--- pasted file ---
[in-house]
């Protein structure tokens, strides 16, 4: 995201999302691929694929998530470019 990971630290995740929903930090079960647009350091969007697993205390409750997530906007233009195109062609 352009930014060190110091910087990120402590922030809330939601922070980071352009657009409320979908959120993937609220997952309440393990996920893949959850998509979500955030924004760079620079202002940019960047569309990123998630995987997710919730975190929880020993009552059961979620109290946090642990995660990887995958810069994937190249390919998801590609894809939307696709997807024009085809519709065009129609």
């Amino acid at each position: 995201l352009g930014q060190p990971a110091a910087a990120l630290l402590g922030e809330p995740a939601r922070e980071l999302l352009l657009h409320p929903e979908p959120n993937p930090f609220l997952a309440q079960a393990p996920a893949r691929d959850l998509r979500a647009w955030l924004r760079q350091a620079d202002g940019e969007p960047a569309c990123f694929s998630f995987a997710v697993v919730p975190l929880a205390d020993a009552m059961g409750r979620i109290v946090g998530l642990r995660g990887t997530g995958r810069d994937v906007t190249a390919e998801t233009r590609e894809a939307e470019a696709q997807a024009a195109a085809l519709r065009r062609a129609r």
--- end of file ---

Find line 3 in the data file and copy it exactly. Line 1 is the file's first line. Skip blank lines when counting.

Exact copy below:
């Amino acid at each position: 995201l352009g930014q060190p990971a110091a910087a990120l630290l402590g922030e809330p995740a939601r922070e980071l999302l352009l657009h409320p929903e979908p959120n993937p930090f609220l997952a309440q079960a393990p996920a893949r691929d959850l998509r979500a647009w955030l924004r760079q350091a620079d202002g940019e969007p960047a569309c990123f694929s998630f995987a997710v697993v919730p975190l929880a205390d020993a009552m059961g409750r979620i109290v946090g998530l642990r995660g990887t997530g995958r810069d994937v906007t190249a390919e998801t233009r590609e894809a939307e470019a696709q997807a024009a195109a085809l519709r065009r062609a129609r």